Anthony Bourdain Moving to CNN, But Will It Make Him Boring?

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Food writer and TV personality Anthony Bourdain will be leaving the Travel Channel, where he has done his award winning show No Reservations for eight seasons, for CNN starting next year.

Bourdain announced the move on his twitter yesterday and the news was confirmed with statements by CNN Worldwide executive vp and managing editor Mark Whitaker to The Hollywood Reporter

The good news for fans of Bourdain and his two Travel Channel Shows, No Reservations and The Layover, (such as myself) is that Bourdain is bringing with him Zero Point Zero, the same production company that produced both Travel Channel shows. ZPZ’s trademark gorgeous cinematography and editing gave both shows a lush, cinematic look that made them unlike any other non-fiction programs on television and they’ve won multiple Emmy awards in these categories. So, one hopes that at least the look of No Reservations/The Layover will be preserved in the new Bourdain show on CNN.

In a certain way the move makes sense. Though The Travel Channel was a good home for Bourdain and Zero Point Zero in that the network seemed to give them something close to absolute creative freedom, in many ways it was an odd fit. Most of the rest of the network’s programming is nothing like No Reservations. A lot of it seems to consist of those shows where frat boys run around freaked out by imagined ghost flatulence. (Who watches those shows anyway?)

Over the eight seasons that Bourdain has been on the network the only show remotely complimentary to No Reservations in tone or content The Travel Channel has managed to develop is Bizarre Foods with Andrew Zimmern.  And, while CNN continues to get abysmal ratings, Bourdain may be attracted by the news network’s greater ability to get him into difficult or war-torn foreign locales. This is the reasoning he references in his tweet, “Congo? Libya? Finally?” and is echoed in Whitaker’s statements to The Hollywood Reporter: “I think he’s been a little bit frustrated,” Whitaker told The Reporter. “He’s gone to a lot of places at the Travel Channel but there are some places that he hasn’t been able to go.”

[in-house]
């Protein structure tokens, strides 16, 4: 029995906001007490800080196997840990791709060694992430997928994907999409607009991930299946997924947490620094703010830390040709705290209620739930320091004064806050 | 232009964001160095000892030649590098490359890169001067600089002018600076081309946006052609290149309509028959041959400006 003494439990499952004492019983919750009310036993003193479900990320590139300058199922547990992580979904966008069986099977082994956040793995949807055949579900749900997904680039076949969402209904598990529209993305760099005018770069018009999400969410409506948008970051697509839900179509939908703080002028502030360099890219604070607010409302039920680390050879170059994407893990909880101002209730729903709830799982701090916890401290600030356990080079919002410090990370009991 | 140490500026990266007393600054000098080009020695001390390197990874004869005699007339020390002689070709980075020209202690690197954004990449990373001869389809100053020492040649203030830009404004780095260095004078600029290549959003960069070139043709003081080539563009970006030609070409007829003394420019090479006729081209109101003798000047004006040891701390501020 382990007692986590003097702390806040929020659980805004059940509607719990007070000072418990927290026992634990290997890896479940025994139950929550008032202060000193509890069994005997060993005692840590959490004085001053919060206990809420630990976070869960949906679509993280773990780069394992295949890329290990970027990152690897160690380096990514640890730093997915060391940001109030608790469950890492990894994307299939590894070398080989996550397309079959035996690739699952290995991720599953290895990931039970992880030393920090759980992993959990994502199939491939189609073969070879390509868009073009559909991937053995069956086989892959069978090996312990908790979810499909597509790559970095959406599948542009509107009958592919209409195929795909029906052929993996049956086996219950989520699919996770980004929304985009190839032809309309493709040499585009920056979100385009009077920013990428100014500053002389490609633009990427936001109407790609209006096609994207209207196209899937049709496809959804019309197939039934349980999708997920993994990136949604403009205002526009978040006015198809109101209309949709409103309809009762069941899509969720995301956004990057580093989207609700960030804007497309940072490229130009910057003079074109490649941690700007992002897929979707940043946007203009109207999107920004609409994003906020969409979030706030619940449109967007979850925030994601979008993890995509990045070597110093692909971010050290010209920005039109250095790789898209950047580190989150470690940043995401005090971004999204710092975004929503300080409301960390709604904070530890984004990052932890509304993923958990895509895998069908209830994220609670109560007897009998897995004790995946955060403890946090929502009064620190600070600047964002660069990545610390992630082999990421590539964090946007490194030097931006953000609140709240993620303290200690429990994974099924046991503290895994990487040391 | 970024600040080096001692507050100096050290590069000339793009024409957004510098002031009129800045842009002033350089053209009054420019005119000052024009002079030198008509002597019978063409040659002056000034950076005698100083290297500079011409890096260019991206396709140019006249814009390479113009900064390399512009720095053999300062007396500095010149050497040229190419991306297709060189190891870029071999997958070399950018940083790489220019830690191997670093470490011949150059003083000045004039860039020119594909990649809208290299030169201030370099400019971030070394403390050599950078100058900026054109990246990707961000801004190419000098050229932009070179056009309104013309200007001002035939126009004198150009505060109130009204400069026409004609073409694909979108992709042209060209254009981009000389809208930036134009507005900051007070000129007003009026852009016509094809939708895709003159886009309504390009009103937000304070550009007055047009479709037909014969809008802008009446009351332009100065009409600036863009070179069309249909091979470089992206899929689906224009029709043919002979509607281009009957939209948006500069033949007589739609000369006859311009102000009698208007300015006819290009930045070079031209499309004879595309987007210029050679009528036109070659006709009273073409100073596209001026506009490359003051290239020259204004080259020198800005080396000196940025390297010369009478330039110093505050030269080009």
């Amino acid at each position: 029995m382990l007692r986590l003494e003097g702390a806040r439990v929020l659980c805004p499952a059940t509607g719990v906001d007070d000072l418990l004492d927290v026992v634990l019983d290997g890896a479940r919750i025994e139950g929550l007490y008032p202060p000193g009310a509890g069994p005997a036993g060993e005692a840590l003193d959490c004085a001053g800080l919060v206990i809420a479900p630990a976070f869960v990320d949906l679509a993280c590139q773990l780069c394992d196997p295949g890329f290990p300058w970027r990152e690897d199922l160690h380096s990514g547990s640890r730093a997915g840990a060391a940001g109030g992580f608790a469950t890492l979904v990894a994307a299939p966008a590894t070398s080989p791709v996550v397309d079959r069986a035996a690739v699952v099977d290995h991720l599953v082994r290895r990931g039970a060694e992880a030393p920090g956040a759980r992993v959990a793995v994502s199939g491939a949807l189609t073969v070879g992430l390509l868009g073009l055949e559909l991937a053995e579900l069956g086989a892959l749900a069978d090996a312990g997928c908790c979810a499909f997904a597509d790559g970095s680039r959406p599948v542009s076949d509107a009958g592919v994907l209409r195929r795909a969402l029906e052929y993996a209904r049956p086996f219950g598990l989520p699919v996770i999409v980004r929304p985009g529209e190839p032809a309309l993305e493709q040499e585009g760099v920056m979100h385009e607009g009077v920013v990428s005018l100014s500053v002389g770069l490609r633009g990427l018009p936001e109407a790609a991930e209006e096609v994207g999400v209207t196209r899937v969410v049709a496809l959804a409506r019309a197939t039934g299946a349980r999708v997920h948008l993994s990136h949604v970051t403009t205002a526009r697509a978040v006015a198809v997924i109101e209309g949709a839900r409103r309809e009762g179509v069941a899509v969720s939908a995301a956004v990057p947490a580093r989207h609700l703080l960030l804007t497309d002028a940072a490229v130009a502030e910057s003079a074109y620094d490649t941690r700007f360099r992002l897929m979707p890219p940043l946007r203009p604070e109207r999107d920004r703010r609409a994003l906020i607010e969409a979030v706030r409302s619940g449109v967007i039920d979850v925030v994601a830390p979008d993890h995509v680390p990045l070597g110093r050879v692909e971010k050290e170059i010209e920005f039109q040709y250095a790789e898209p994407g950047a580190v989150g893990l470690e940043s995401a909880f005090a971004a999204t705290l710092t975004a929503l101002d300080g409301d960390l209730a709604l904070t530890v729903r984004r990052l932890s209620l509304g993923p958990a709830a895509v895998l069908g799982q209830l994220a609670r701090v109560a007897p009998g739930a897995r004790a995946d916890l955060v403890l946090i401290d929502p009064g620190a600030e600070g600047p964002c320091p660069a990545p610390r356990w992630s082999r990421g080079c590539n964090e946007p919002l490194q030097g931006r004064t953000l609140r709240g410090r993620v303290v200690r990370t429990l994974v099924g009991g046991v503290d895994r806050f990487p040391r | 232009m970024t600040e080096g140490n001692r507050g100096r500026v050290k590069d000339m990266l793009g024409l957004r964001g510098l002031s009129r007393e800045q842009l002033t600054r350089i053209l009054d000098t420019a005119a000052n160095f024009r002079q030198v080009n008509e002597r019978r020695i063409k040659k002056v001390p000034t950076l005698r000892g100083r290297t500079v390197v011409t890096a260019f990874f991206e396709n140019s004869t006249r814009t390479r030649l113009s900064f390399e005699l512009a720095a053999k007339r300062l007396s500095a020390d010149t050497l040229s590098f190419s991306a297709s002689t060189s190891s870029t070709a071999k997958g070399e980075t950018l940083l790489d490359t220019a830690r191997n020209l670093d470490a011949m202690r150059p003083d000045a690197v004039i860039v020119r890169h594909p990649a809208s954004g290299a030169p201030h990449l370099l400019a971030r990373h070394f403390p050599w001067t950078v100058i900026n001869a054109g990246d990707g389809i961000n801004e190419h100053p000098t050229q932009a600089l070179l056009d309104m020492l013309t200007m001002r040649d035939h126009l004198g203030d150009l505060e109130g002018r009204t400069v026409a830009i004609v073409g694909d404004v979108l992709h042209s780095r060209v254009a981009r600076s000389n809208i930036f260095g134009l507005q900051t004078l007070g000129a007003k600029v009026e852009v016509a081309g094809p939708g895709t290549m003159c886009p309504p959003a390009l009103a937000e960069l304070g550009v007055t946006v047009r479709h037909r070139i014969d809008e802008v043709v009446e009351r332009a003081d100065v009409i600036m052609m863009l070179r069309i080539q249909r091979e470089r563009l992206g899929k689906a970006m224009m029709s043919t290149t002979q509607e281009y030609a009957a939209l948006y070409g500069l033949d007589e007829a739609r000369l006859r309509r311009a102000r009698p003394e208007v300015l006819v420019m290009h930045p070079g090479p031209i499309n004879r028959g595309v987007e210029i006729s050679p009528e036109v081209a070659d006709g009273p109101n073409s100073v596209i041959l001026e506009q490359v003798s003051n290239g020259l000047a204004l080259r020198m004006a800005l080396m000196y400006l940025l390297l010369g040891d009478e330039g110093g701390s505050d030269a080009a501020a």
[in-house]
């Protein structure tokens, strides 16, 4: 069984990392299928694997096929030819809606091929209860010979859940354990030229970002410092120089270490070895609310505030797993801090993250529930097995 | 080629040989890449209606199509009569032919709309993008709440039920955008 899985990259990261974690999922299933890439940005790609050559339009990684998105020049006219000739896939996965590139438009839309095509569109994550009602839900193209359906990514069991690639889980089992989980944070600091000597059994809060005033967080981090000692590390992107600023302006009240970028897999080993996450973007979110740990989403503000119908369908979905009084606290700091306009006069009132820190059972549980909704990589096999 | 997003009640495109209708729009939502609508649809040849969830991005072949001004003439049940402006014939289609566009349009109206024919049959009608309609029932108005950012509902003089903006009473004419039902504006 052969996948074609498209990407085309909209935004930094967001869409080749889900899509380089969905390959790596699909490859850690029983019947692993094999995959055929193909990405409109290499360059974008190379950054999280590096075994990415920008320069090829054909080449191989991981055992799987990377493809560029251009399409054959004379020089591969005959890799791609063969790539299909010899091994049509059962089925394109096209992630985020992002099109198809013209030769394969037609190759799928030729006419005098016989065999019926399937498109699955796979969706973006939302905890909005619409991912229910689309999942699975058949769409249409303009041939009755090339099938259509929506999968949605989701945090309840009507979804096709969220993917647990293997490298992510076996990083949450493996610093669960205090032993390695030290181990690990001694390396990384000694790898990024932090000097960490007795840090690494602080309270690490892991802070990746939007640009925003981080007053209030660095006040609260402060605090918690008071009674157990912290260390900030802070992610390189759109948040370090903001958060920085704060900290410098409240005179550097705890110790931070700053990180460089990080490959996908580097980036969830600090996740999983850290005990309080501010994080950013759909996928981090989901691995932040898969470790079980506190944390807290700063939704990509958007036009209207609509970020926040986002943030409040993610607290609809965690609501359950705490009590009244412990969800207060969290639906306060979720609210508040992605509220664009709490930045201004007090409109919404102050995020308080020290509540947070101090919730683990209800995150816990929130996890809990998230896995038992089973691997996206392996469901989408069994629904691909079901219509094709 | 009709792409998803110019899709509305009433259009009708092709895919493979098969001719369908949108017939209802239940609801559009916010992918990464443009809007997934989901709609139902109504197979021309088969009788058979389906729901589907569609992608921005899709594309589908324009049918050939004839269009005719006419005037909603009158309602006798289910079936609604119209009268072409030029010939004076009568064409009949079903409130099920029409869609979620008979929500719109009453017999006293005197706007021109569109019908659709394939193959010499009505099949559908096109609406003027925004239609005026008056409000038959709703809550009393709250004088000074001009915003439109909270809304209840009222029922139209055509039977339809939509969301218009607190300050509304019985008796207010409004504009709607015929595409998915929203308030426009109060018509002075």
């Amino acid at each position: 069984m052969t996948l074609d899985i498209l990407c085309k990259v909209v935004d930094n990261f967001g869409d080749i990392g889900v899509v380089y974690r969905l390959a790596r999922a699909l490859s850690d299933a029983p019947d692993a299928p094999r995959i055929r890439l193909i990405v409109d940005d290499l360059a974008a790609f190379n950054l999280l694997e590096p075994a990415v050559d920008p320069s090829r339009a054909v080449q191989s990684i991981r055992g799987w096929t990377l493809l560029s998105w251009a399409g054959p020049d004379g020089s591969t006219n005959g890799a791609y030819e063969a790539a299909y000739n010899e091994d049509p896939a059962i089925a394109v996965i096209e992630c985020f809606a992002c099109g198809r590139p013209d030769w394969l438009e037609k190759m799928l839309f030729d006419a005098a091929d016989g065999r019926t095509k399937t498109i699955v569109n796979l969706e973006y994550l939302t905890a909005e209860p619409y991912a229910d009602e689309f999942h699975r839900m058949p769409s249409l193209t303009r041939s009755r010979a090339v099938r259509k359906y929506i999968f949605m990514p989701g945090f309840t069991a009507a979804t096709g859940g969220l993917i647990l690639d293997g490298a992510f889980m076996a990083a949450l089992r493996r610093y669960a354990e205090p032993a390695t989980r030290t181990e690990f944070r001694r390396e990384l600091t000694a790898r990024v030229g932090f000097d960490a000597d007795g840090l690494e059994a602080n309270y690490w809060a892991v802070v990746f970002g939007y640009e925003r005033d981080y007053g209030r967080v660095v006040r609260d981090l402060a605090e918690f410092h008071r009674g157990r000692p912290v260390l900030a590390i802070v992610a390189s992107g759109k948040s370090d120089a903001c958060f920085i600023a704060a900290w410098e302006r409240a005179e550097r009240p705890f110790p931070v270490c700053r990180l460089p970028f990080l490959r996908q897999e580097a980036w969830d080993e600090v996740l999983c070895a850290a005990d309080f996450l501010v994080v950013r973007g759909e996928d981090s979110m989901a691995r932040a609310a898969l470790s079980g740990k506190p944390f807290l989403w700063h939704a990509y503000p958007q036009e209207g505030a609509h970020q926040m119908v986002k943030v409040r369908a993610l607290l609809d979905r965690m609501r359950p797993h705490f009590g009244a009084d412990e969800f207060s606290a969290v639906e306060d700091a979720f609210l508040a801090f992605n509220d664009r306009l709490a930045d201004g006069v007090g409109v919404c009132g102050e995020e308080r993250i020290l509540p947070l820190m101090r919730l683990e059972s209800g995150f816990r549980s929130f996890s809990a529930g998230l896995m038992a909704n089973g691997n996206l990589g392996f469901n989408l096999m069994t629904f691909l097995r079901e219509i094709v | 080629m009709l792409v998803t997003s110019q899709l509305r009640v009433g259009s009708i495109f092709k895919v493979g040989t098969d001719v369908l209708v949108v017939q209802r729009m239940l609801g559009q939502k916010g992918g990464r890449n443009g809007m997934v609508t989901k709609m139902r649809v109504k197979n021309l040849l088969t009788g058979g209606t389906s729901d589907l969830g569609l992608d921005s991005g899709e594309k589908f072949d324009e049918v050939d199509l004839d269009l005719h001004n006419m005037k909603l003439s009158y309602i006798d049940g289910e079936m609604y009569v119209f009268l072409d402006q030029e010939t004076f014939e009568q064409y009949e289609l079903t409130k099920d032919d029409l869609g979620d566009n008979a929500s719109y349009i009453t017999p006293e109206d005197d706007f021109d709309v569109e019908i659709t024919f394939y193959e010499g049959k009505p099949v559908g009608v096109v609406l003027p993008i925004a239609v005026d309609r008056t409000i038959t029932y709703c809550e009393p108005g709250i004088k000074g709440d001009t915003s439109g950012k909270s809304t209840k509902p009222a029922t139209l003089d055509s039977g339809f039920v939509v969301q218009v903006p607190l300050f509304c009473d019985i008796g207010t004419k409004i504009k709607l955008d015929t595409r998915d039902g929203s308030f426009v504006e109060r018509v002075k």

However, a lot of those of us who are huge fans of Bourdain/No Reservations/The Layover worry that the independent, gonzo spirit of those shows won’t survive the transition to CNN, a temperamentally conservative network that struggles to produce any kind of programming other than pundit roundtables. This point of view is best expressed by the great internet ranter Drew Magary in this Gawker post:

The problem is that this is CNN, and CNN is firmly committed to boring Americans to fucking DEATH. God only knows if they’ll allow Bourdain to drink absinthe on camera, or shoot a pig in backwater Louisiana, or any of the other naughty things that make him a compelling TV personality. And while I salute Bourdain’s attempts to infuse real journalism into No Reservations—like the entire Mozambique episode, which was really good—most of the time I just want to watch the fucker eat. If this CNN deal results in less eating and more time hanging out with Sean Penn in Haiti, I dunno if that’s a welcome development. Sean Penn is a penis.